The UK Competition and Markets Authority (CMA) has accused Alliance Pharmaceuticals, Focus, Lexon and Medreich of avoiding competition for anti-nausea drug, prochlorperazine.

Indicated for the treatment of nausea and dizziness, the drug is a neuroleptic sold under the brand name Compro.

According to the CMA, the drugmakers agreed not to compete for the supply of prescription-only 3mg dissolvable or buccal prochlorperazine tablets to the National Health Service (NHS) between June 2013 and July 2018.

Prices paid by the NHS for the drug increased by approximately 700% between December 2013 and December 2017, rising from £6.49 per pack of 50 tablets to £51.68.

The annual costs incurred by the NHS from 2014 to 2018 are said to have surged from around £2.7m to £7.5m, despite a decrease in the number of packs dispensed.

The competition authority found that Focus paid a portion of the profits earned on the supply of the Alliance Pharmaceuticals product to Lexon and Medreich.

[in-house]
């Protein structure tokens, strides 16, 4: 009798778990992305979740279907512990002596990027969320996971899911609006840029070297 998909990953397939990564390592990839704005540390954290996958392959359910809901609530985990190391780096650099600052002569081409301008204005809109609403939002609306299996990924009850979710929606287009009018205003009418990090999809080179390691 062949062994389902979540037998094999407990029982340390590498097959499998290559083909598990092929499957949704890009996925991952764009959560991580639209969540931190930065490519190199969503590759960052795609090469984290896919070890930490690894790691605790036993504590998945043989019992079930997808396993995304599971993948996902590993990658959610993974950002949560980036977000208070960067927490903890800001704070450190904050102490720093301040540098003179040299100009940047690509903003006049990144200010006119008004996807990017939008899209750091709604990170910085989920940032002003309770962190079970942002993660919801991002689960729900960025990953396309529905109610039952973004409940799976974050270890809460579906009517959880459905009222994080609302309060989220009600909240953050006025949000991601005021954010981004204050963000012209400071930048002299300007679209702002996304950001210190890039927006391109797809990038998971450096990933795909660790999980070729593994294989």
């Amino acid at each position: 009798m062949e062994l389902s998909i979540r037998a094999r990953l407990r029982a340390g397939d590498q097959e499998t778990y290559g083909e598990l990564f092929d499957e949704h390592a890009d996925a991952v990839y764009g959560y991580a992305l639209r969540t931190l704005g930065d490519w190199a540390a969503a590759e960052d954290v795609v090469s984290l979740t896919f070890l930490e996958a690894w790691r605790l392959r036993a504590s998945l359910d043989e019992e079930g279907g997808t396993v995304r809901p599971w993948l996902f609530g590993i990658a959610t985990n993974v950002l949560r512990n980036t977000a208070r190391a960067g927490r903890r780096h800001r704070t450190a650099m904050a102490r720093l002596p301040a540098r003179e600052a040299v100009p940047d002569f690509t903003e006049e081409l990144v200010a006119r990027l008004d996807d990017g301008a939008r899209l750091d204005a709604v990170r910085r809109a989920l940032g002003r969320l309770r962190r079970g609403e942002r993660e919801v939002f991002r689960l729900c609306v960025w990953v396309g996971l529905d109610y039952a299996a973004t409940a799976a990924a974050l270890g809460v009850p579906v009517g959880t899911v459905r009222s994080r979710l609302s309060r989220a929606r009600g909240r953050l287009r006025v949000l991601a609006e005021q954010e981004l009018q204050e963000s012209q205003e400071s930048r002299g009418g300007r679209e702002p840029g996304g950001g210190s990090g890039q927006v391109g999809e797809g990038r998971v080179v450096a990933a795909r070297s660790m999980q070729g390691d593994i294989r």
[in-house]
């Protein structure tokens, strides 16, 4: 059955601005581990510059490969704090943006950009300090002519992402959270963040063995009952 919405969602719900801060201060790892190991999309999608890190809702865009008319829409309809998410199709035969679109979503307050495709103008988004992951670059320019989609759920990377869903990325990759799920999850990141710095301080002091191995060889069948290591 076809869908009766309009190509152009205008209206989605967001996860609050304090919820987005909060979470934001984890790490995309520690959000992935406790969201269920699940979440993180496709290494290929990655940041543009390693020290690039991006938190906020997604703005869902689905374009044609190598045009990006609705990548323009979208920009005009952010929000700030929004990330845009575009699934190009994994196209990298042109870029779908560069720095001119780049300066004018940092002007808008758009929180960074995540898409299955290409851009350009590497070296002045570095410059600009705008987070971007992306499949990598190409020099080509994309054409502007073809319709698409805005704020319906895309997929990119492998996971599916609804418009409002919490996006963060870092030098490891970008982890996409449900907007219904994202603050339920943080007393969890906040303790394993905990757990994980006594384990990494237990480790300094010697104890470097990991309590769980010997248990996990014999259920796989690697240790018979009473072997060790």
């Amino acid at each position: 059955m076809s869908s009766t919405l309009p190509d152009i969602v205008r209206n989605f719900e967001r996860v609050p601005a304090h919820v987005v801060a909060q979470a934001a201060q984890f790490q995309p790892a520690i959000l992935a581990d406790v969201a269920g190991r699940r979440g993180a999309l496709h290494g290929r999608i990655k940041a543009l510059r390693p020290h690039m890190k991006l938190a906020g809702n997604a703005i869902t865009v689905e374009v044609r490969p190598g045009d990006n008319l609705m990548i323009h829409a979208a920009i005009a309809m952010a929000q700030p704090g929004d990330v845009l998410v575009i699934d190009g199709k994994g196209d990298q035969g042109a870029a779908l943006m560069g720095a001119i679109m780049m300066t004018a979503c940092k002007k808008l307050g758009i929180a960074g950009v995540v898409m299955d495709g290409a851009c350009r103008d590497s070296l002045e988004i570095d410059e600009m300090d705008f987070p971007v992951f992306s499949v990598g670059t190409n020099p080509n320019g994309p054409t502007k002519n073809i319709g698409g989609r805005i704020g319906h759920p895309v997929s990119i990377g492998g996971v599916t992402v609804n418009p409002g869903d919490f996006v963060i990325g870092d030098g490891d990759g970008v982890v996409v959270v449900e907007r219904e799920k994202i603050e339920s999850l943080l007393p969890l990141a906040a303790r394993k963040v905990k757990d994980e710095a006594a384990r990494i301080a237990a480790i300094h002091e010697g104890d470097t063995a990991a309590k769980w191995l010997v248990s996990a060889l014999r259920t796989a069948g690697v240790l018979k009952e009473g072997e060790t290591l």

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In addition, Lexon and Medreich agreed not to compete for the medication’s supply in the UK.

CMA further alleged an overarching agreement between all four companies, implemented as a deal between Alliance Pharmaceuticals and Focus, and a separate one between Focus, Lexon and Medreich.

CMA said that even after obtaining a licence to supply the drug in January 2014, Medreich did not do so until 2017.

“Agreements where a company pays a rival not to enter the market can lead to higher prices and deprive the NHS of huge savings.”

CMA antitrust senior director Ann Pope said: “Agreements where a company pays a rival not to enter the market can lead to higher prices and deprive the NHS of huge savings that often result from competition between drug suppliers.

“The NHS should not be denied the opportunity of benefitting from an increased choice of suppliers, or lower prices, for important medicine.”

The companies have an opportunity to offer representations before the CMA reaches a final decision.

Earlier this month, 44 US states filed an antitrust lawsuit that 20 pharmaceutical companies that make generic drugs have collaborated to fix prices and reduce market competition.